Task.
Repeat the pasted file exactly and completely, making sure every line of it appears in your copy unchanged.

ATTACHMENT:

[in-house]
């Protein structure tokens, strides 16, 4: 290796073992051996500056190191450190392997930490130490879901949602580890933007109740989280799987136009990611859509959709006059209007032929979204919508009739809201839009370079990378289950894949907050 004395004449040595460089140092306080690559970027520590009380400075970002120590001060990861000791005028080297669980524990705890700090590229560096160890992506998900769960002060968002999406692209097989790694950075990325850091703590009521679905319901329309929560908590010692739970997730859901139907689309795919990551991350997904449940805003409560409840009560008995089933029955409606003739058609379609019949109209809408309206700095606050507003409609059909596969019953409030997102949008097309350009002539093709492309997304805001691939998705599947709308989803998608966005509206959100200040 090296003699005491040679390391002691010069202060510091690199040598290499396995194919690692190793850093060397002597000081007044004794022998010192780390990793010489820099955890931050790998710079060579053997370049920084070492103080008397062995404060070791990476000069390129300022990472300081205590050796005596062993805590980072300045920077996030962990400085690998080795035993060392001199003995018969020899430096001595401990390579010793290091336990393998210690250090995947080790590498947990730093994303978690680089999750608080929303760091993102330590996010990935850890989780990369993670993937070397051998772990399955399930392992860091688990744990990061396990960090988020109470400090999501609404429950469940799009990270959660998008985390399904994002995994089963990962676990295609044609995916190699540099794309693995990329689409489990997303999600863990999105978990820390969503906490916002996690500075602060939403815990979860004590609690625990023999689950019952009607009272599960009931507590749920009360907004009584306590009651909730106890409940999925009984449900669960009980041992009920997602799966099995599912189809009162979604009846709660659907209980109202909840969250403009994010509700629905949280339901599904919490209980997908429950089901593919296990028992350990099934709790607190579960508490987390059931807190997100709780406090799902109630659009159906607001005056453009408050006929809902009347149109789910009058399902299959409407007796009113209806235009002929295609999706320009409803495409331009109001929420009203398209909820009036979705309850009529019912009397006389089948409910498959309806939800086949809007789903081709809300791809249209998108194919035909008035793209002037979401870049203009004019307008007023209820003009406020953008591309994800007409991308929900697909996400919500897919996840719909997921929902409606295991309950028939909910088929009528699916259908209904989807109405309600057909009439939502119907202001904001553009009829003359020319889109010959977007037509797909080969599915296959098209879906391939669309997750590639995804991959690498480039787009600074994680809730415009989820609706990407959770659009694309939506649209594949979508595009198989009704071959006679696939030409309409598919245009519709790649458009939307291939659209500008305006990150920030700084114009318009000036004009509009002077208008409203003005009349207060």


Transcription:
[in-house]
């Protein structure tokens, strides 16, 4: 290796073992051996500056190191450190392997930490130490879901949602580890933007109740989280799987136009990611859509959709006059209007032929979204919508009739809201839009370079990378289950894949907050 004395004449040595460089140092306080690559970027520590009380400075970002120590001060990861000791005028080297669980524990705890700090590229560096160890992506998900769960002060968002999406692209097989790694950075990325850091703590009521679905319901329309929560908590010692739970997730859901139907689309795919990551991350997904449940805003409560409840009560008995089933029955409606003739058609379609019949109209809408309206700095606050507003409609059909596969019953409030997102949008097309350009002539093709492309997304805001691939998705599947709308989803998608966005509206959100200040 090296003699005491040679390391002691010069202060510091690199040598290499396995194919690692190793850093060397002597000081007044004794022998010192780390990793010489820099955890931050790998710079060579053997370049920084070492103080008397062995404060070791990476000069390129300022990472300081205590050796005596062993805590980072300045920077996030962990400085690998080795035993060392001199003995018969020899430096001595401990390579010793290091336990393998210690250090995947080790590498947990730093994303978690680089999750608080929303760091993102330590996010990935850890989780990369993670993937070397051998772990399955399930392992860091688990744990990061396990960090988020109470400090999501609404429950469940799009990270959660998008985390399904994002995994089963990962676990295609044609995916190699540099794309693995990329689409489990997303999600863990999105978990820390969503906490916002996690500075602060939403815990979860004590609690625990023999689950019952009607009272599960009931507590749920009360907004009584306590009651909730106890409940999925009984449900669960009980041992009920997602799966099995599912189809009162979604009846709660659907209980109202909840969250403009994010509700629905949280339901599904919490209980997908429950089901593919296990028992350990099934709790607190579960508490987390059931807190997100709780406090799902109630659009159906607001005056453009408050006929809902009347149109789910009058399902299959409407007796009113209806235009002929295609999706320009409803495409331009109001929420009203398209909820009036979705309850009529019912009397006389089948409910498959309806939800086949809007789903081709809300791809249209998108194919035909008035793209002037979401870049203009004019307008007023209820003009406020953008591309994800007409991308929900697909996400919500897919996840719909997921929902409606295991309950028939909910088929009528699916259908209904989807109405309600057909009439939502119907202001904001553009009829003359020319889109010959977007037509797909080969599915296959098209879906391939669309997750590639995804991959690498480039787009600074994680809730415009989820609706990407959770659009694309939506649209594949979508595009198989009704071959006679696939030409309409598919245009519709790649458009939307291939659209500008305006990150920030700084114009318009000036004009509009002077208008409203003005009349207060």